25. 25. December 7, 2011. Among other things, this law addresses Article 28of the Criminal Code. The most significant changes to this portion ofthe Code which should be highlighted are the additional aggravatingcircumstances and increased severity of penalties, both of which willhave a positive impact on the effectiveness of counter-cybercrimeactions. However, the amendments to Article 28 of the Criminal Code weremade without taking into account the opinions of specialized lawenforcement agencies with experience in investigating cybercrimeand industry organizations, creating some controversial issues. In order to enhance countermeasures against organized cybercrimeby Russian law enforcement and judicial authorities, we propose toimplement the following:1. Amend the law with an additional conceptual apparatus related to issues of information security and information technologies. For example, the term “botnet” needs to be introduced, perhaps under a different name, which remains and will remain for the foreseeable future the main tool for committing the majority of cybercrimes.2. Change the term “computer information” in the existing law, which does not fully reflect the nature of computer information, leading to possible incorrect interpretations of this term.3. Make the penalties for crimes committed using computer technologies more severe.4. Amend and augment the criminal procedure legislation as follows: a. Introduce the term “digital evidence” and describe the procedures and actions related to its procuring, securing, and investigating; b. Create a separate definition for the crime scene of a cybercrime and establish a specific place of investigation of such crimes.5. Organize federal and regional training programs for the judicial, prosecutorial, investigative, and law enforcement agencies, including seminars regarding the issues of cybercrime investigation. 25
  26. 26. 6. Develop a document for submission to the UN, establishing the principles of international interaction against cybercrime, while also respecting the sovereignty of the member states, as opposed to the Budapest Convention. The implementation of these measures will significantly improve the number of solved computer crimes, change the existing law enforcement practices, and establish proper international cooperation in this field.26 Russian cybercrime–2011
  27. 27. Russian Cybercrime Market: Forecasts for 2012 The analysis of the Russian cybercrime market in 2011 allows us to make a prognosis regarding its main development trends. Online banking fraud Growth. We continue to anticipate growth in the number of attacks on online banking sites in 2012, as this field of activity still brings cybercriminals record profits. But unlike in 2011, this year the growth will be sporadic and largely dependent of theft from individuals. From the second quarter of 2012 and until the end of summer, we expect a gradual decline in the volume of theft due to the replacement of actors and the malware used in online banking fraud. Automatic substitution and loading. This is the technology which should dominate 2012 together with the use of web injects. Malware replacement. Given the current state and developmental level of criminal groups, the Carberp malware will lose its leader status, possibly giving way to its clones, as was the case with the Zeus malware. Additionally, the market will see new actors with new Trojans, which, given proper levels of development, will carve out a niche in the Russian segment of online banking fraud. Phishing. Experience shows that working with phishing resources is time-consuming, although people with little skill and small initial capital can develop this trend into a much larger phenomenon. In the end, this scheme may become very popular and the number of people involved in it will grow steadily. Spam Growth. The volume of unsolicited messages will continue growing, while disabling botnet control servers used for sending spam will only result in temporary disruptions in the number of sent messages. Stability. The largest underground affiliate programs will not cease their operations and will not be displaced by smaller actors. 27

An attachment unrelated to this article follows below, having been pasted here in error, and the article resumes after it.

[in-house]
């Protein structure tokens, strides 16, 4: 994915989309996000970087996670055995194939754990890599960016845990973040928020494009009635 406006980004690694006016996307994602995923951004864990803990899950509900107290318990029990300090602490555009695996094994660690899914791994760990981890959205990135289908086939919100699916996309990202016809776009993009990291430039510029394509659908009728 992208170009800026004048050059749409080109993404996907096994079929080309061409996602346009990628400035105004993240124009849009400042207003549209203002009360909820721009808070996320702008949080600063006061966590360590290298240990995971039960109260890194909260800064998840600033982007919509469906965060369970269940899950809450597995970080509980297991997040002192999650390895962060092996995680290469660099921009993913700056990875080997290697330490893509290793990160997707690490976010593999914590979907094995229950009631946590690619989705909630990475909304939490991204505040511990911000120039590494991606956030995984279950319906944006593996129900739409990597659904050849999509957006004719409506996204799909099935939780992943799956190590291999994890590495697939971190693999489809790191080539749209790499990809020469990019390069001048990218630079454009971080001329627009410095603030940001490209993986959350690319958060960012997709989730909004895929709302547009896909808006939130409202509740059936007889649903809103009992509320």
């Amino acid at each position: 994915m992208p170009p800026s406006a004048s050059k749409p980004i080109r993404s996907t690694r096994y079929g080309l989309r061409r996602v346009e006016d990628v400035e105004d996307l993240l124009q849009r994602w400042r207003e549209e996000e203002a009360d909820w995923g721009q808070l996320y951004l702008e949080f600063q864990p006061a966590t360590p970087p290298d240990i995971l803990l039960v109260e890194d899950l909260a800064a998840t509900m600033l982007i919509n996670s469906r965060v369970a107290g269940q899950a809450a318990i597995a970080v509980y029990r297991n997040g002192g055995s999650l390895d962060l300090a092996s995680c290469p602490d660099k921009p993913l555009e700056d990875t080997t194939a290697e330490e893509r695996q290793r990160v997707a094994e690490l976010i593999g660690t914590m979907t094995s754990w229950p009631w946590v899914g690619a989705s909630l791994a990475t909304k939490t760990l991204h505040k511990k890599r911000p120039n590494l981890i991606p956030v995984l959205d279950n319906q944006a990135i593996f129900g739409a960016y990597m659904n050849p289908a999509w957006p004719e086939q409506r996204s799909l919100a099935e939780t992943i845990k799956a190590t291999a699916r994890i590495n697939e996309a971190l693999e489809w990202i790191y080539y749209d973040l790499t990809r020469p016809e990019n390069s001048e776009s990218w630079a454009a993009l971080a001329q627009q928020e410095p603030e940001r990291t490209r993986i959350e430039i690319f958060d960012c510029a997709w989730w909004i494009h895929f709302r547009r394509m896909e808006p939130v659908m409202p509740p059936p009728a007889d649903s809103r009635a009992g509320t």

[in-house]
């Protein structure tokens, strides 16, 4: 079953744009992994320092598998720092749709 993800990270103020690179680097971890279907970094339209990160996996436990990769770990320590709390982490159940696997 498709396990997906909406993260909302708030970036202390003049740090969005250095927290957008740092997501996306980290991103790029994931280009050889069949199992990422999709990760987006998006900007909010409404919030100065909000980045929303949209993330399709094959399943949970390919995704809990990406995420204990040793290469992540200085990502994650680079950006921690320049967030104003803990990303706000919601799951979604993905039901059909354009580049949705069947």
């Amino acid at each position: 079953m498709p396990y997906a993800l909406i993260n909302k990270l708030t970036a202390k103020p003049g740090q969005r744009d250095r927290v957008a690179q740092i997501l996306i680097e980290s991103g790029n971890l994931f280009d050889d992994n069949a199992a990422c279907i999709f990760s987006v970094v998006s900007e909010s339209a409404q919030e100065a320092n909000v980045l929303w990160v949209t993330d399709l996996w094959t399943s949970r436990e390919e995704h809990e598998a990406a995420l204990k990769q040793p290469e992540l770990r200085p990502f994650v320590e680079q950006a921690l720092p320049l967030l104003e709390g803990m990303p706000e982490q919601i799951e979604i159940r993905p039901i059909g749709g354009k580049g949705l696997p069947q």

28. 28. DDoS Attacks Traffic filtering. In 2012, botnet operators will face some difficulties, as the majority of malicious traffic will be blocked without reaching its intended victim with the rise in the number of filtering and analyzing equipment installed at intermediate nodes. Victims. There will continue to be growth in the number of attacks using HTTPS. The most frequent victims will continue to be resources associated with online sales. However, DDoS attacks on the banking sector will most likely finally die out due to their ineffectiveness.28 Russian cybercrime–2011